A kind of Russian potato salad, Olivier easily takes itself from everyday Tupperware to a crystal holiday bowl. It was created in the 1860s with considerably finer ingredients, but after its encounter with Soviet food shortages, Olivier emerged as a much-loved mayonnaise-based concoction of boiled meat, peas, potatoes, eggs, and pickles (hold the non-crawfish carrots).

Vinegret
Another czarist legacy shoved through the Soviet wringer, vinegret is a bright purple salad of boiled vegetables (beets, potatoes, carrots), pickles, and sauerkraut. It’s a transliteration of the French term for salad dressing and a reminder of the French influence on the Russian court.

Kharcho
A traditional Georgian beef soup, with tomatoes, walnuts, kmehli-suneli (Georgian spice blend), tamarind, and rice. In the best Russian soup tradition, it’s a meal unto itself with plenty of leftovers and was a stolovaya staple.

Solyanka
An enduringly popular sour soup (and a personal favorite), it can be made with either fish or meat, along with cabbage, tomatoes, pickles, capers, and olives.

Kotlyeti
No weekly meal rotation is complete without these oval ground-meat patties, gloriously fried, and typically served with buckwheat. A favorite of children everywhere.

Plov
The national pride of Uzbekistan and Tajikistan, a rice pilaf with lamb, carrots, onions, cumin, and paprika that still evokes sighs of pleasure from many Soviet-Jewish émigrés. Worth noting that Bukharian Jews have their own beloved and slightly different version.

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But are these foods really Jewish, just because Soviet-Jewish émigrés eat them? In the absence of Soviet-Jewish holiday traditions, they’re all fair game. We eat matzo ball soup and gefilte fish, but those are traditions adopted here in North America, alongside learning to light Shabbat candles or make latkes. Other families serve shuba to give Shabbat a festive feel or create a vegetarian Passover Olivier. Many dishes are adaptable to newly embraced kashrut traditions. (Luckily, mayonnaise, that beloved Soviet workhorse, is pareve, resolving many potential salad-related crises.)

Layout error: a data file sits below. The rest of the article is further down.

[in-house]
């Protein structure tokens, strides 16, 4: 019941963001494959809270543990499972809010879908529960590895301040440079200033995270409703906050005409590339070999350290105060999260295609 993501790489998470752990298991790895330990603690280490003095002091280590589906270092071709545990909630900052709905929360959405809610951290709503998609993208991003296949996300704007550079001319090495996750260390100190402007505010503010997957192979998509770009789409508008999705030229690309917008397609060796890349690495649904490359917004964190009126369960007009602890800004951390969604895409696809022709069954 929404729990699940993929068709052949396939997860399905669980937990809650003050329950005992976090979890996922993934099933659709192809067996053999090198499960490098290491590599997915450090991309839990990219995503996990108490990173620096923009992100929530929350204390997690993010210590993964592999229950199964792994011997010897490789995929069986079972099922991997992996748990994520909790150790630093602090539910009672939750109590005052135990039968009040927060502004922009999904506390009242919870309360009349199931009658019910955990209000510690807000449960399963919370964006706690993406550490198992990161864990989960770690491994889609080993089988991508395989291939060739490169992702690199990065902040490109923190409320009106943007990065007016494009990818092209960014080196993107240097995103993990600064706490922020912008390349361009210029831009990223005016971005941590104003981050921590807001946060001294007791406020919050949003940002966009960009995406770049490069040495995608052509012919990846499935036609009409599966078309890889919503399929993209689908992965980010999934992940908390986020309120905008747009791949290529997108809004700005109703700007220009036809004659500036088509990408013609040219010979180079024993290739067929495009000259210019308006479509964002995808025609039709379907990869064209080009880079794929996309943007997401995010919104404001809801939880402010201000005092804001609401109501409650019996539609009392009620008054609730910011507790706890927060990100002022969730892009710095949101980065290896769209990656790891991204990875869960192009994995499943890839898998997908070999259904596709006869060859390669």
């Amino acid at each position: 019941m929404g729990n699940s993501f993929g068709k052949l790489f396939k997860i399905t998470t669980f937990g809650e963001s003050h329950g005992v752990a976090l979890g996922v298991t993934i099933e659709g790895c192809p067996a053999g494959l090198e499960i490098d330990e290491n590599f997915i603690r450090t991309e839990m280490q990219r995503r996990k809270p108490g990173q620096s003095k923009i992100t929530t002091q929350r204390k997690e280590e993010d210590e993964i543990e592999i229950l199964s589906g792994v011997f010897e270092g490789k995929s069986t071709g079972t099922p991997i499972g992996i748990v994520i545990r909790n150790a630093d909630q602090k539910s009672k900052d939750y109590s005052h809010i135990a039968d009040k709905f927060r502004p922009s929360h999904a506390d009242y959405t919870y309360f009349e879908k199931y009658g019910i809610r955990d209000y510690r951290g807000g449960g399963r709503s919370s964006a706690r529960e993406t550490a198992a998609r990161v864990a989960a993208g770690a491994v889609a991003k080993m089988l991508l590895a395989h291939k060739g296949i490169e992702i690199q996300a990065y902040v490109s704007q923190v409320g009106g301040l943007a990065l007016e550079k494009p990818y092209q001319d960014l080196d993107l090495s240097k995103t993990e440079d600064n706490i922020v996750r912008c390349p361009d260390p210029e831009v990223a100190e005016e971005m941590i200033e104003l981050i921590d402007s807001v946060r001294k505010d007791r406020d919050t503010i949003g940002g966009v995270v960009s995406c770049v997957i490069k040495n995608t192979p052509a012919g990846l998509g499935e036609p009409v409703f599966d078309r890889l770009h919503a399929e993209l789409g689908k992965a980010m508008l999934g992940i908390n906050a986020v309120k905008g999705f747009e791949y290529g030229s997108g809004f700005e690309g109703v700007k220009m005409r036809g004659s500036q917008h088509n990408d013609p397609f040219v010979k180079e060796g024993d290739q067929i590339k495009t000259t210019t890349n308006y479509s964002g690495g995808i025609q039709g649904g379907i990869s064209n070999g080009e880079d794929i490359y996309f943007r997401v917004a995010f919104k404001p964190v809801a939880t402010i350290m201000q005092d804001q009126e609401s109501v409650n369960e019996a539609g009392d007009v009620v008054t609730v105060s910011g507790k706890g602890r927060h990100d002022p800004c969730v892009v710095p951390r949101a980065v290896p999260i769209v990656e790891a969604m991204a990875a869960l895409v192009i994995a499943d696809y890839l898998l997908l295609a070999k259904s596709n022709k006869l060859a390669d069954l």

It’s liberating not to worry about honoring my grandmothers’ nonexistent Shabbat tables. So yes, pizza Shabbat is a thing at my house. But it also leaves me hanging around the fringes of Jewish-food discussions, wondering where my culinary heritage fits in—where the Soviet stops and the Jewish begins.

If the history of earlier immigration waves is any indication, then the answer to “What is Soviet-Jewish food?” lies ahead. Like a lot of dishes we think of as Jewish, what makes it Jewish is that Jews ate it, or adapted it for Jewish ritual law and that it will take on a tinge of nostalgia for our children and grandchildren.

The Soviet table doesn’t yet definitively signal “Jewish.” It’s a product of a distinct time and place from which we’ve fled, but whose flavors are impossible to reject. It’s natural to turn to familiar Soviet stalwarts when cooking for celebrations and holidays. It’s especially so for the first generation now raising our North American-born children. The tastes of childhood are comforting and safe in a way that our history and family stories often aren’t. Our children gobble up piroshki (Russian hand pies) long before they hear about repressions and gulags. The dishes also tell an important part of our story—not just about the way Soviet policies still shape our grocery lists, but of survival and the efforts of our mothers and grandmothers to keep their families alive and fed, whether that was finding tushenka (tinned meat) or waiting for hours at the bakery to get a coveted Kiev cake. For better or worse, Soviet food is our Jewish heritage.